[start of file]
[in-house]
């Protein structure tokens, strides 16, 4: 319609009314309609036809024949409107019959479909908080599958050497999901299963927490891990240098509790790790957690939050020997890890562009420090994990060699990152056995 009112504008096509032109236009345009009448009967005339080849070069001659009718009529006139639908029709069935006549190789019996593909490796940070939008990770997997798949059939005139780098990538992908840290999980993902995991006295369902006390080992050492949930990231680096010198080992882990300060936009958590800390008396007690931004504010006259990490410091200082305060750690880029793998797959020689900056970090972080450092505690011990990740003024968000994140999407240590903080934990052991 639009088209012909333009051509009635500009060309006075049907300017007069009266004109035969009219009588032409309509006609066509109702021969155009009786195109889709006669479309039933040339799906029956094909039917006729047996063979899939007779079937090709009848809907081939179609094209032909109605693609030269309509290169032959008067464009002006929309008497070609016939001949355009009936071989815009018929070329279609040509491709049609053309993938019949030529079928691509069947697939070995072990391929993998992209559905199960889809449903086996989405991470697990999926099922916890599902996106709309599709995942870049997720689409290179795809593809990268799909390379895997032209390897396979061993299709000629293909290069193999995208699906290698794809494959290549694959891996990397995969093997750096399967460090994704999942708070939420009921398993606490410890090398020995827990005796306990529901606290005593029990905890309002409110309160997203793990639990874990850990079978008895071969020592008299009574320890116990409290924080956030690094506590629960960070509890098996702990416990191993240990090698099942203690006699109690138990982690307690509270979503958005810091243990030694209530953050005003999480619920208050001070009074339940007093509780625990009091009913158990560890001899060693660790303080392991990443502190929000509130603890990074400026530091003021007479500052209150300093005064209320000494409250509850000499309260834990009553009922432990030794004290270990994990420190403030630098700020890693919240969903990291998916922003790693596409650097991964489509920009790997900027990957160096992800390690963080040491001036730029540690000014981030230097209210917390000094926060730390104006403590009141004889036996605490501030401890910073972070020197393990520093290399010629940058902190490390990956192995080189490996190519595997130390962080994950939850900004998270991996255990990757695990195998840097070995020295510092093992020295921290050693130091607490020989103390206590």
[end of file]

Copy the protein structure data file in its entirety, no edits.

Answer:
[in-house]
């Protein structure tokens, strides 16, 4: 319609009314309609036809024949409107019959479909908080599958050497999901299963927490891990240098509790790790957690939050020997890890562009420090994990060699990152056995 009112504008096509032109236009345009009448009967005339080849070069001659009718009529006139639908029709069935006549190789019996593909490796940070939008990770997997798949059939005139780098990538992908840290999980993902995991006295369902006390080992050492949930990231680096010198080992882990300060936009958590800390008396007690931004504010006259990490410091200082305060750690880029793998797959020689900056970090972080450092505690011990990740003024968000994140999407240590903080934990052991 639009088209012909333009051509009635500009060309006075049907300017007069009266004109035969009219009588032409309509006609066509109702021969155009009786195109889709006669479309039933040339799906029956094909039917006729047996063979899939007779079937090709009848809907081939179609094209032909109605693609030269309509290169032959008067464009002006929309008497070609016939001949355009009936071989815009018929070329279609040509491709049609053309993938019949030529079928691509069947697939070995072990391929993998992209559905199960889809449903086996989405991470697990999926099922916890599902996106709309599709995942870049997720689409290179795809593809990268799909390379895997032209390897396979061993299709000629293909290069193999995208699906290698794809494959290549694959891996990397995969093997750096399967460090994704999942708070939420009921398993606490410890090398020995827990005796306990529901606290005593029990905890309002409110309160997203793990639990874990850990079978008895071969020592008299009574320890116990409290924080956030690094506590629960960070509890098996702990416990191993240990090698099942203690006699109690138990982690307690509270979503958005810091243990030694209530953050005003999480619920208050001070009074339940007093509780625990009091009913158990560890001899060693660790303080392991990443502190929000509130603890990074400026530091003021007479500052209150300093005064209320000494409250509850000499309260834990009553009922432990030794004290270990994990420190403030630098700020890693919240969903990291998916922003790693596409650097991964489509920009790997900027990957160096992800390690963080040491001036730029540690000014981030230097209210917390000094926060730390104006403590009141004889036996605490501030401890910073972070020197393990520093290399010629940058902190490390990956192995080189490996190519595997130390962080994950939850900004998270991996255990990757695990195998840097070995020295510092093992020295921290050693130091607490020989103390206590």